Consider what the Republican Party has come to these days. Each night on television we see President Obama and the Democrats taking bold action on health care, the economy, Afghanistan, torture, the banking crisis, mortgages, jobs, the auto industry... Who knows? They may be screwing up, but they’re doing something. And there following right behind is some nagging Republican naysayer, taking shots and obstructing progress without offering any plausible way out of our nation’s troubles.
Then there’s the party’s de facto leader, Rush Limbaugh, who actually huffs like a baboon or an alpha male gorilla in his TV appearances (check out Animal Planet and see) and has put RNC Chairman Michael Steele (and other top Republicans) into the cravenly role of apologizing for pointing out that he seems to be off his meds most of the time.
That’s not leadership. Someone in the GOP needs to give this bully a hard and very public slap the way Bill Clinton put left-wing activist Sistah Souljah in her place during his first presidential campaign.
Last week, a poll claimed that only 21 percent of Americans identify themselves as Republicans these days, and there was much head-scratching on the talk shows as to why there’s not a single Republican congressman in New England. And why, oh why, did Senator Arlen Specter defect from the party after 29 years on the Republican side of the aisle?
Specter provided the answer in a press conference: “Since my election in 1980, as part of the Reagan Big Tent, the Republican Party has moved far to the right. Last year, more than 200,000 Republicans in Pennsylvania changed their registration to become Democrats. I now find my political philosophy more in line with Democrats than Republicans.”
That perhaps, is why more moderate candidates like Rick Snyder could be the salvation of the Republican Party. The winning GOP issues and constituencies of the past: right-to-life, fundamentalist religion, tax cuts for the rich, opposing stem cell research and universal health care, denying global warming, opposition to gay rights, and launching a war with no exit strategy -- to name a few -- are a losing hand. As many commentators have noted, the Republican Party is shrinking into the party of the Old Confederacy, both geographically and socially.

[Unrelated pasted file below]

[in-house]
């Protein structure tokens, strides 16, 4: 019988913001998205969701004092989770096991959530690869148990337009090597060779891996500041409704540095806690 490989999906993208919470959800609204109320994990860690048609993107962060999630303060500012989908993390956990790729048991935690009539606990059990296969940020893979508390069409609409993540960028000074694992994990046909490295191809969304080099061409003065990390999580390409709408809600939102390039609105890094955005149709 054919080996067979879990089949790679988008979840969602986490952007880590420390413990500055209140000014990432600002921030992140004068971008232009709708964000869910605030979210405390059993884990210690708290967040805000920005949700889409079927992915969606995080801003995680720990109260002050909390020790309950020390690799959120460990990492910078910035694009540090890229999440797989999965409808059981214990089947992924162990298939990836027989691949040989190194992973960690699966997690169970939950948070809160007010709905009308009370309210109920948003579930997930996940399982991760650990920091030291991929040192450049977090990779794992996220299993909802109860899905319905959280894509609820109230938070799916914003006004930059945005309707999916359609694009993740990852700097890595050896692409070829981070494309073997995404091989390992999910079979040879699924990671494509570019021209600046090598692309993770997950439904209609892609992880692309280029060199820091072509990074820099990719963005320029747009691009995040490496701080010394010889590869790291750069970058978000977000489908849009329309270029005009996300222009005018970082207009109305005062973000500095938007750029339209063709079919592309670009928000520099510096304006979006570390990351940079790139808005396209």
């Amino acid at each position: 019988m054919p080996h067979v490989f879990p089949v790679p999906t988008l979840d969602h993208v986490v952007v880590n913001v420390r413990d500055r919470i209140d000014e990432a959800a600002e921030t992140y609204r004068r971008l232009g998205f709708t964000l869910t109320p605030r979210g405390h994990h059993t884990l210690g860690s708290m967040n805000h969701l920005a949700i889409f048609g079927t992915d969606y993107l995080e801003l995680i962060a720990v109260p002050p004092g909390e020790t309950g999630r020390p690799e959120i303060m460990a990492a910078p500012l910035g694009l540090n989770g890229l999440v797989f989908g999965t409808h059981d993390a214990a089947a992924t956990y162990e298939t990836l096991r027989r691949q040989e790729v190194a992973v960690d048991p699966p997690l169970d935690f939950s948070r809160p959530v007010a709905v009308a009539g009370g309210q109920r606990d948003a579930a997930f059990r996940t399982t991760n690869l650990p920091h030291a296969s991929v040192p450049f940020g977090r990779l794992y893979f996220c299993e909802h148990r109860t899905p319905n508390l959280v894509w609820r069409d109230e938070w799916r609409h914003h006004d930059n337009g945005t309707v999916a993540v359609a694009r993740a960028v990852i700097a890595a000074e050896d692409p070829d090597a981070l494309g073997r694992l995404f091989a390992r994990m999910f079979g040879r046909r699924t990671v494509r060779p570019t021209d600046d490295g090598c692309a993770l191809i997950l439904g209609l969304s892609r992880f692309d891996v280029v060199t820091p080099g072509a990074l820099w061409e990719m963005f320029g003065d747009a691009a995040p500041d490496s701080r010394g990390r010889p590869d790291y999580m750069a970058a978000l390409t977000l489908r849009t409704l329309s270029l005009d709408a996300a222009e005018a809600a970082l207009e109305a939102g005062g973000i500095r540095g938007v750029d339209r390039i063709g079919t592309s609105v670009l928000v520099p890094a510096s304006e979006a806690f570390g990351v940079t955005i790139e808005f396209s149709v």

But that could turn on a dime -- just as it did for the Democrats.
If you’ll recall, less than 10 years ago, Karl Rove was predicting a “permanent majority” for the Republican Party, with America becoming a virtual one-party nation.
It was only because of a series of spectacular blunders on the part of the Bush administration that we avoided getting on that train. That, and the unexpected appearance of conservative and centrist Democrats on the national scene who swept the 2006 congressional elections with new ideas.
So, don’t write the Republican Party off... unless of course, they keep following their same old talk radio recipe for failure. If they can get a few more moderates in the party like Rick Snyder -- who seem to be a bit more clued in on what mainstream Americans want these days -- you’ll see a big resurgence.